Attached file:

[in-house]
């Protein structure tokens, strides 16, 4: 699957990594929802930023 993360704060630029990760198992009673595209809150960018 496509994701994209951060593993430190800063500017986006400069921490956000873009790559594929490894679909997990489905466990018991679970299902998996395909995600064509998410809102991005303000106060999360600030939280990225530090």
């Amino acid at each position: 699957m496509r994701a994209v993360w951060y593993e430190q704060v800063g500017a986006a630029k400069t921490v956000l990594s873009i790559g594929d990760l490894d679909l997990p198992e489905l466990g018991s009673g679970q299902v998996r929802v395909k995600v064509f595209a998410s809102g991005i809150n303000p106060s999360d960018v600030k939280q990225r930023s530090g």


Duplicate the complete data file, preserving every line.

[in-house]
């Protein structure tokens, strides 16, 4: 699957990594929802930023 993360704060630029990760198992009673595209809150960018 496509994701994209951060593993430190800063500017986006400069921490956000873009790559594929490894679909997990489905466990018991679970299902998996395909995600064509998410809102991005303000106060999360600030939280990225530090």
């Amino acid at each position: 699957m496509r994701a994209v993360w951060y593993e430190q704060v800063g500017a986006a630029k400069t921490v956000l990594s873009i790559g594929d990760l490894d679909l997990p198992e489905l466990g018991s009673g679970q299902v998996r929802v395909k995600v064509f595209a998410s809102g991005i809150n303000p106060s999360d960018v600030k939280q990225r930023s530090g």